Argentina has been recognized by the Organization for Economic Cooperation and Development as one of the few developing countries that has signed a significant number of tax information exchange agreements over the last year. The latest agreements aim to create a more efficient set of rules to challenge and combat tax fraud, tax evasion and tax avoidance.
The equalisation tax is a final 35% withholding on the excess of corporate accounting profits over taxable income withheld at the time of distribution. There is debate as to whether this is a corporate tax or a shareholder burden. A recent holding by the Supreme Court of Justice in Cerro Vanguardia SA shows that the analysis remains far from clear.
The Argentine tax system deems fees paid by a resident for technical, financial or similar advice rendered from abroad as 'Argentine source income', regardless of where it is rendered. However, federal courts have been inconsistent in their treatment of income from online reservation services, which has led to an appreciable uncertainty for clients rendering or hiring these services.
Argentine tax law used to allow inflation adjustments to correct the reporting and taxing of corporate income for inflation on nominal income. When Argentina pegged its currency to the US dollar in 1991, Congress eliminated all types of inflation adjustment. However, while inflation adjustments were unnecessary during the next 10 years, the legislature never actually repealed the income tax rules permitting such adjustments.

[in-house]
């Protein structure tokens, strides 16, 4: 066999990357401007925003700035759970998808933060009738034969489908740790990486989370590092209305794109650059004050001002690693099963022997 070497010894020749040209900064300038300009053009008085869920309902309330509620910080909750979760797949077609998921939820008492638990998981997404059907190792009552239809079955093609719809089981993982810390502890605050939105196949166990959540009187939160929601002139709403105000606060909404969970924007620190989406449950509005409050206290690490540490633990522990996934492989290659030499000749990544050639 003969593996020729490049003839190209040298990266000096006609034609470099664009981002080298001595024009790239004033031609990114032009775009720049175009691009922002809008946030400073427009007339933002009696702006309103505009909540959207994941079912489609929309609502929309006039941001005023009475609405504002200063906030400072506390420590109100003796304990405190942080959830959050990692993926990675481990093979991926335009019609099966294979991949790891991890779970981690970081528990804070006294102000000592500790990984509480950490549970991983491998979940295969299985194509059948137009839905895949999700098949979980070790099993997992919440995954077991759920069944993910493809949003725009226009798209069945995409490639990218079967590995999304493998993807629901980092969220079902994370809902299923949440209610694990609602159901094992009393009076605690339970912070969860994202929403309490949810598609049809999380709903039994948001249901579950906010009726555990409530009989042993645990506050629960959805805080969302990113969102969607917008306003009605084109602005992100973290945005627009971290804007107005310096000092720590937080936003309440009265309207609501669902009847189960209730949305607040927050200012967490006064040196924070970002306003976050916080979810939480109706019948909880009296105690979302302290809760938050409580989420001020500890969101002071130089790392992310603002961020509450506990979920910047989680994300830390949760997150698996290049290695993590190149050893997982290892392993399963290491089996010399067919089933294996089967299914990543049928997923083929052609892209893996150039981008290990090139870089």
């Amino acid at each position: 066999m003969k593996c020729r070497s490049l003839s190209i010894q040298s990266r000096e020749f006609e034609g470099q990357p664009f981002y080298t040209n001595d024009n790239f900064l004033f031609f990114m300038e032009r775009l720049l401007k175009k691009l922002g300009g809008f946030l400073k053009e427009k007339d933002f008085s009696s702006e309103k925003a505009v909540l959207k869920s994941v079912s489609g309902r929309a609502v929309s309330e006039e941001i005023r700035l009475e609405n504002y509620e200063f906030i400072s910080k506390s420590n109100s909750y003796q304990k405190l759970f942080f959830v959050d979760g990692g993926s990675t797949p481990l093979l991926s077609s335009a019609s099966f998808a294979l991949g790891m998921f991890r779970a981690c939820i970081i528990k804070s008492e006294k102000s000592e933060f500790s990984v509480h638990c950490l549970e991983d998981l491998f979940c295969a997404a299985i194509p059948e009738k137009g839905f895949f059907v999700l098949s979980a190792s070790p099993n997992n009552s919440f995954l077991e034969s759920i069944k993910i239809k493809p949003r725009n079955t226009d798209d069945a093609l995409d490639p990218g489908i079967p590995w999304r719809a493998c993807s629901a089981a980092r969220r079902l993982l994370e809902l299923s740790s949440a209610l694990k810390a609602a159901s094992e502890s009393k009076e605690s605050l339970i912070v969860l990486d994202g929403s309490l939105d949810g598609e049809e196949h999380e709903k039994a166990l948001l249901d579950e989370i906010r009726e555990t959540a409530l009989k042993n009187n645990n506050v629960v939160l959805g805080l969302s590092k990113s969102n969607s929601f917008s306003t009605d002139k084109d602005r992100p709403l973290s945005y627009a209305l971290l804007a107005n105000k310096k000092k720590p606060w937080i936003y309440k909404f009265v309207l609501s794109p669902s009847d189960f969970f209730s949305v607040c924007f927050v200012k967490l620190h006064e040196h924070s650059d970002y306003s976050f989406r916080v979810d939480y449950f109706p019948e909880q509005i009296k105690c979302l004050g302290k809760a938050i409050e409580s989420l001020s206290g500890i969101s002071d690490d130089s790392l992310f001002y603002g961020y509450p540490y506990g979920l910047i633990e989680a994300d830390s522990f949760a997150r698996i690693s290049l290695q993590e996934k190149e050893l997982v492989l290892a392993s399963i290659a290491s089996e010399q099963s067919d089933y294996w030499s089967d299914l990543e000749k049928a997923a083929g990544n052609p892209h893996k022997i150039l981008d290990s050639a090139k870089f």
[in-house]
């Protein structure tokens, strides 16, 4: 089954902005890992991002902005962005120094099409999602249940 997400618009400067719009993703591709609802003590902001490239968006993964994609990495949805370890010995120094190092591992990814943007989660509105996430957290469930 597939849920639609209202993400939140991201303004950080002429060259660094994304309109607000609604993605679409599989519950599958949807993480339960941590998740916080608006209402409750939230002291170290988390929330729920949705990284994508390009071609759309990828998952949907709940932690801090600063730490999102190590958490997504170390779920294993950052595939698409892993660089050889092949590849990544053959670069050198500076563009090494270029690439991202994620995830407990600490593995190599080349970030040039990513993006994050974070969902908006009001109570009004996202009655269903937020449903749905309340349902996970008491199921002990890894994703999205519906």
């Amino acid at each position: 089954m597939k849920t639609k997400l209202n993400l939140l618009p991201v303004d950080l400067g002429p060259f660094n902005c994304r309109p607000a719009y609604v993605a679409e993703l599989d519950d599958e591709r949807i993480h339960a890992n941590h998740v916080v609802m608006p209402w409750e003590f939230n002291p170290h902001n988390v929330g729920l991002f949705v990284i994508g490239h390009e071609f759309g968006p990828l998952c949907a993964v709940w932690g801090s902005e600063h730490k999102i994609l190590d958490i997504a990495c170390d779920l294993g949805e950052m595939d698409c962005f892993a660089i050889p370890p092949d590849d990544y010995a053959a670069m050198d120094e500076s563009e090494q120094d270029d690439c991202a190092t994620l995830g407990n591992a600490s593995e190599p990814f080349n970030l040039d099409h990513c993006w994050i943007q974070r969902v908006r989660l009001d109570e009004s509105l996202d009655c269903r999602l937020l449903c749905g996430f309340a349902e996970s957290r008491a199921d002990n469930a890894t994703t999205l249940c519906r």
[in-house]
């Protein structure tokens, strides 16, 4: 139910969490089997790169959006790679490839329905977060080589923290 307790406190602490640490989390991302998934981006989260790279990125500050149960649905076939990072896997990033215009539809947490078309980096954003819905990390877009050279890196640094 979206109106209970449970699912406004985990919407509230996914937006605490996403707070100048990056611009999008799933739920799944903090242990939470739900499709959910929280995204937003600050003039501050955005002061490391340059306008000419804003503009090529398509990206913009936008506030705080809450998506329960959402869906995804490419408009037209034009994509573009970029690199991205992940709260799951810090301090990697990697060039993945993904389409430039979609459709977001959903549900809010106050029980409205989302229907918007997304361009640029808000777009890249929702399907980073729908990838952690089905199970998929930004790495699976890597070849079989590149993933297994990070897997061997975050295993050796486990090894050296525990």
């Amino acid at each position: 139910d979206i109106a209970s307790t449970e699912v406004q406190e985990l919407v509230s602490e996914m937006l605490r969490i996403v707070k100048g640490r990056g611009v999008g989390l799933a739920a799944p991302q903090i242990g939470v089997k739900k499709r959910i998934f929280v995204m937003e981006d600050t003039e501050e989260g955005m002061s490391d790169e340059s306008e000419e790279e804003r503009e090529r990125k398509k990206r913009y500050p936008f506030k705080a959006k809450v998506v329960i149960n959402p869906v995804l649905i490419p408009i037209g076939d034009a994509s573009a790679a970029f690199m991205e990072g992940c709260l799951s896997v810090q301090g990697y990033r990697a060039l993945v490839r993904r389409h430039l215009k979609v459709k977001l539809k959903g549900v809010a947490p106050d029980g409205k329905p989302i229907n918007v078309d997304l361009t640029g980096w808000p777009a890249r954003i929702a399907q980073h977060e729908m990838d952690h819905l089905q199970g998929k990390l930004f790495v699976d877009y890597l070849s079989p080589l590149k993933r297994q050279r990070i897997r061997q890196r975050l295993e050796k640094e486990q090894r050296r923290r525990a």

Corporate restructurings enjoy special tax treatment under Argentine tax laws. Statutory tax-free status requirements advance various legislative objectives regarding the tax-free reorganization regime. One such goal is to neutralize the taxation of corporate reorganizations to facilitate international cooperation between groups of companies.
Congress recently enacted a comprehensive law to induce taxpayers to come clean about undeclared assets and underpaid taxes. The Executive Branch has issued implementing regulations. However, despite the publication of these technical rules, several questions remain, the answers to which could significantly affect the decision making of Argentine economic participants.
Participation loans allow financial institutions to participate in a loan already entered into by a lead bank, which is generally the party originating the loan and dealing directly with the borrower. This gives rise to queries regarding the tax treatment applicable to interest paid by borrowers to the lead bank when funds have been partially provided by other participants.